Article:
That was one of the findings presented by Dr Guus Roeselers, a senior gut microbiologist at Danone Nutricia Research, at our very first Probiota Asia summit last week.
He referred to previous research, which had shown that the intestinal microbiota of infants delivered by vaginal birth differed from that of infants delivered by C-section.
The maturation of the latter’s immune systems was said to be slower, leading to delayed microbial colonisation.
Roeselers said microbial colonisation after birth was necessary to establish symbiosis with the immune system, and gut microbiota was closely linked with health status.
Therefore, delayed microbial colonisation post-birth would lead to compromised gut health and hence, higher allergy risk and incidence in infants.
Furthermore, while breastfeeding is considered the best method of reducing allergy risk in infants, this may not always be possible.
Combination for colonisation
However, a Danone-backed double-blind study conducted in Singapore and Thailand, which involved 153 infants delivered by C-section, had found that symbiotic supplementation could counter this.
A combination of short-chain galacto-oligosaccharides and long-chain fructo-oligosaccharides (scGOS / lcFOS) with Bifidobacterium breve M-16V managed to compensate for the infants’ delayed Bifidobacterium colonisation.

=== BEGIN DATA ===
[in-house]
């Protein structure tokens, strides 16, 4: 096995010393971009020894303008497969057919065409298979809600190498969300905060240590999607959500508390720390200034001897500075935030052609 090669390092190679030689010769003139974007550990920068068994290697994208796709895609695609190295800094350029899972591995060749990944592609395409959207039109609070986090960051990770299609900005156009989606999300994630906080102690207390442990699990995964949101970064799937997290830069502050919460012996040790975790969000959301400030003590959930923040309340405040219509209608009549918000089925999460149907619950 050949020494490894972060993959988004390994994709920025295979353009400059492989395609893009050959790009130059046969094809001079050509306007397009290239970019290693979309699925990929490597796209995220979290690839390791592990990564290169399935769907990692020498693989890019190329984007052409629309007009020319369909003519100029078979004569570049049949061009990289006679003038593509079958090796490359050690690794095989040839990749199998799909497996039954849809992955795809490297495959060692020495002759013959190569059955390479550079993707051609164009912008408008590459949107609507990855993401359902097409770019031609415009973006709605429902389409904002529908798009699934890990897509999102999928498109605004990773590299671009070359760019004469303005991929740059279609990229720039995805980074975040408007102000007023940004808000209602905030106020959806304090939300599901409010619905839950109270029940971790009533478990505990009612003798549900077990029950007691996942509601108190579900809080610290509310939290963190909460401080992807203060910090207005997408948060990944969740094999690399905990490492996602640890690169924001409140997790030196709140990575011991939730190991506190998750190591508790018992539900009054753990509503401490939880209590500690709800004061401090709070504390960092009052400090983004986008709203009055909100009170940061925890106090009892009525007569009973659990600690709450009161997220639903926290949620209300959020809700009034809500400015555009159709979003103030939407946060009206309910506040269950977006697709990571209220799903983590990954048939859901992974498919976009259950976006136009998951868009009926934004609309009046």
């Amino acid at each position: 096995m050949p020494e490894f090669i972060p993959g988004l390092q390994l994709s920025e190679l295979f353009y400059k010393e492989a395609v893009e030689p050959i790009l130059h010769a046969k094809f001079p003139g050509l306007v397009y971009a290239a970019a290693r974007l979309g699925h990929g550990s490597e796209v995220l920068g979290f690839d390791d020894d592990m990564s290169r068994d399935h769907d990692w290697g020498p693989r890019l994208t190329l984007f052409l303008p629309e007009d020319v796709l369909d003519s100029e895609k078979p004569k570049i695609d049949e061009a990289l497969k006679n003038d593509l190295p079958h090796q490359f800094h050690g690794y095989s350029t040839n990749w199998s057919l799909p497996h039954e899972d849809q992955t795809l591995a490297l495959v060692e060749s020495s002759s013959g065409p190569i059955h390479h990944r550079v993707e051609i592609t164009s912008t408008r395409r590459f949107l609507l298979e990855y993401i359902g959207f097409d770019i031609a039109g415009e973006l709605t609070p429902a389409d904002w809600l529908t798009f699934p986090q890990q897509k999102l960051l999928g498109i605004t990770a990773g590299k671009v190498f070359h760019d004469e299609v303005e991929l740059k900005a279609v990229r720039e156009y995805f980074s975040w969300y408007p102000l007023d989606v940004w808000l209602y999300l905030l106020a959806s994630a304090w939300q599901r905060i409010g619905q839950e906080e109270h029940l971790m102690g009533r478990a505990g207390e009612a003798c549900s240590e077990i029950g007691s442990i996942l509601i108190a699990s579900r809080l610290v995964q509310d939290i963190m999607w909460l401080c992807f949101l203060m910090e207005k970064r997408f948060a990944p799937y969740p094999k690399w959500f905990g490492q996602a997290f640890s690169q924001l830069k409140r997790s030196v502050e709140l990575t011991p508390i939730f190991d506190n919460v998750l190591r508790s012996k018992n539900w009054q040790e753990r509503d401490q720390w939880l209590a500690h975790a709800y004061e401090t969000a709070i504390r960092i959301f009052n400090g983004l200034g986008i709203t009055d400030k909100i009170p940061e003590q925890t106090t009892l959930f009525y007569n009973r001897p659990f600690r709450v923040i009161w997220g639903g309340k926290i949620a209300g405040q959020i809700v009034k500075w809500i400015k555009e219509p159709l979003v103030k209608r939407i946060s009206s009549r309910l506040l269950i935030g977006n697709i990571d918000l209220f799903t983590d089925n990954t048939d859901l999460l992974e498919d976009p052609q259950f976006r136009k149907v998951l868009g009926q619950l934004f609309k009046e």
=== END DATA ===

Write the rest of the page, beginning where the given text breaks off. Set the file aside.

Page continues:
The synbiotic combination was shown to restore Bifidobacterium colonisation to reference levels within the first 22 weeks of the infants’ lives, and to aid in healthy gut development.
In addition, significantly lower pH and higher acetate levels were observed in the C-section infants’ stool samples, compared to those of the control group.
Presently, allergies are among the most common and earliest onset of non-communicable diseases. Their occurrence is “dramatically increasing” because of drastic environmental and lifestyle changes, with 30% to 40% of the world’s population affected.
In fact, the number of people suffering from allergies globally has been predicted to rise to four billion by 2050.
Allergic conditions such as asthma, eczema, atopic dermatitis have been linked to poor gut health in childhood.
As such, the aforementioned results have considerable implications for infants with allergies, presenting potential for significantly lowering the risk and incidence of allergies.